At work, my co-workers were all very interested in veganism and enjoyed introducing me as a “strict vegetarian” to anyone who came into our office, no matter how irrelevant. One day we went to Lukashin farm in Armavir marz to celebrate the grape harvest with some good friends in the area, and they brought out wine, bread, cheese, tomatoes, cucumbers, madzoun, honey, and khorovadz. I collected some tomatoes, cucumbers, and bread, and at some point realized everyone was staring at my plate, waiting for some sort of explanation. Our host, Vardkes, went to put khorovadz on my plate and I declined saying that I didn’t eat meat. He understood, and went for the cheese. I told him I also didn’t eat cheese, and before I could stop the awkwardness by saying I didn’t eat dairy products all together, he tried to put the madzoun on my plate as well. This created extra attention on my plate and the discussion began. I explained veganism, explained my personal reasons for being one, and confirmed that I did in fact eat plenty of food. I showed everyone the vegan protein bar and nuts that I always carried, which was met with laughter—even from me. Then I was asked about the conditions of dairy cows in Canada. I explained it to them, remembering to say vad instead of kesh, and was then asked, “Lena jan, I can understand not eating animals, but look around you—you can see the cows walking around freely. Yes we eat them eventually, but do you think how we get the milk is the same as in Canada? Armenia is not as big as Canada. You can see and visit the farms, like this one. Don’t you see a difference here?”
I had already been thinking about these questions since I had been visiting farms weekly, and as a result, had nothing to retort with. Luckily, someone spilled their wine over the table and the silence was broken, the attention diverted, and I was able to sneak in some almonds. Still, I reflected more on this on the way back to Yerevan.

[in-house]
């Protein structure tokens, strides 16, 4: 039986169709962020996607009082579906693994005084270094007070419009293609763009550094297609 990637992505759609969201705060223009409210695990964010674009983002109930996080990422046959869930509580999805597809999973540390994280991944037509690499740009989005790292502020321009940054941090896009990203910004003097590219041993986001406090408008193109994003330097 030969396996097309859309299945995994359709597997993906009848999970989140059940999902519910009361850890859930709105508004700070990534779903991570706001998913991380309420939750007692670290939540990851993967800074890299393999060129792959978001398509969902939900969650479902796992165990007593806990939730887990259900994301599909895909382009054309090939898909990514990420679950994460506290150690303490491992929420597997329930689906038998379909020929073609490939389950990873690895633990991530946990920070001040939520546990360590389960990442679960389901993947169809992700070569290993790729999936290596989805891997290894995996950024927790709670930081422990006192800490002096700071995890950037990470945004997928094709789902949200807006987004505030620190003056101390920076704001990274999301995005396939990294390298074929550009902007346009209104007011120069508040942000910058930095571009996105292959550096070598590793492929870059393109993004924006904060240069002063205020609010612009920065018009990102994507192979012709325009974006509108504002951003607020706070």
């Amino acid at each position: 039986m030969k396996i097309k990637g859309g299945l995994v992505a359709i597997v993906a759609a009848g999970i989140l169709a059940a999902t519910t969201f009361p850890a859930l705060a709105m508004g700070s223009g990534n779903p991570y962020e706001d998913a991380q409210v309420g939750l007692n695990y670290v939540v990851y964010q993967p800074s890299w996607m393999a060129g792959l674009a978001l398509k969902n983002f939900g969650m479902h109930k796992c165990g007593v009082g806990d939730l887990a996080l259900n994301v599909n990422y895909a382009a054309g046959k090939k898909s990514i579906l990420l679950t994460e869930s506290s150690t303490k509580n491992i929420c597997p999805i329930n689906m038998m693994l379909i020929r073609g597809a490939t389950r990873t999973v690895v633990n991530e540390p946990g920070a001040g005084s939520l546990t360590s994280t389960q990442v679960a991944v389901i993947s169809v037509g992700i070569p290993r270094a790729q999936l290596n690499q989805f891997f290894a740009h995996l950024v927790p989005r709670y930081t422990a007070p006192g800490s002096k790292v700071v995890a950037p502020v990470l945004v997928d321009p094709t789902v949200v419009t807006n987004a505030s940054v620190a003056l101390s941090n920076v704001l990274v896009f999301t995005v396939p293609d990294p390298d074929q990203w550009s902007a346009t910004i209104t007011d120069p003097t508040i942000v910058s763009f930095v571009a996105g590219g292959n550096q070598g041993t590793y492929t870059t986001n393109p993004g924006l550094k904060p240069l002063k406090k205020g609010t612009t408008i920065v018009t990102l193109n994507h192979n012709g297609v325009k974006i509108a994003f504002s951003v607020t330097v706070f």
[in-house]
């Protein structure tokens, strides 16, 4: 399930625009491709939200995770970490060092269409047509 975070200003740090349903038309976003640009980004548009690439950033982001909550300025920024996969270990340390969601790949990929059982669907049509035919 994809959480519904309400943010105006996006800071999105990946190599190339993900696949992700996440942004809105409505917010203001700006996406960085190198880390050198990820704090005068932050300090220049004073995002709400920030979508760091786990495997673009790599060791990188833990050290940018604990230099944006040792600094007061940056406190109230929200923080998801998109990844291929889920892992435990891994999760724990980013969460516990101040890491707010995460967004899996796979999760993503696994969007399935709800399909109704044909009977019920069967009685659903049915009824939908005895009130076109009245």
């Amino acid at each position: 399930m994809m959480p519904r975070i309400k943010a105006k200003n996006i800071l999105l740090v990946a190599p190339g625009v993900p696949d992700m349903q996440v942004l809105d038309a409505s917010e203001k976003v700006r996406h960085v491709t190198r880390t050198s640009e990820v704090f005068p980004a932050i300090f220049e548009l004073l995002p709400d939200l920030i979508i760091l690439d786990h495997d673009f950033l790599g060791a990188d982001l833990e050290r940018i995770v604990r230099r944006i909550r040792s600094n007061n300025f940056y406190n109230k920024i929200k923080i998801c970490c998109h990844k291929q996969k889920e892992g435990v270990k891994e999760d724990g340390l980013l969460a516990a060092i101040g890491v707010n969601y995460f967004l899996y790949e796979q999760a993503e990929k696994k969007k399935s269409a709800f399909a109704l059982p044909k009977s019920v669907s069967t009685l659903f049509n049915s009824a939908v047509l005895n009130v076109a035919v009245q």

I started to realize how I was allowing being a vegan actually define me, even in a completely different environment without critically examining the current situation I was in.
Once I decided to extend my initial three-month visit to Armenia indefinitely (two years and counting!), I made the decision to switch back to vegetarianism while in Armenia. I was interested in trying some staples of local Armenian food, and I do not think there is anything inherently wrong with consuming eggs or dairy products from animals that are not crammed into battery cages or in crates barely larger than themselves. I decided to stop limiting my experience based on how I perceived myself to be in terms of a title, and decided to do what felt right in the context I was in.
So I tried my first egg from Lori, had my first honey comb from Vayots Dzor, and my first spoonful of madzoun from Ashtarak.
It is completely possible to remain vegan in Armenia, and now that I cook for myself I do tend to be mostly vegan again, using my blender to puree lentil and vegetable soups, make almond milk or green smoothies with local beet leaves and spinach. I just no longer have the paranoid need to carry around gross vegan protein bars with me everywhere.
And to those who still think veganism is too difficult or rare in Armenia, the first vegan festival was held in Yerevan this year, attended by just under 100 people! Perhaps I will meet the tofu-making farmer after all.
Lena Tachdjian has been living and working in Armenia since August 2011. In 2013, she co-founded Go Green Armenia, which aims to support farmers by selling and marketing their produce in Yerevan. She has a degree in philosophy and is a Certified Nutritional Practitioner, graduating with Honors from the Institute of Holistic Nutrition with a certificate in clinical detoxification. She blogs about nutrition and travel at http://thetravelingchamelian.blogspot.com.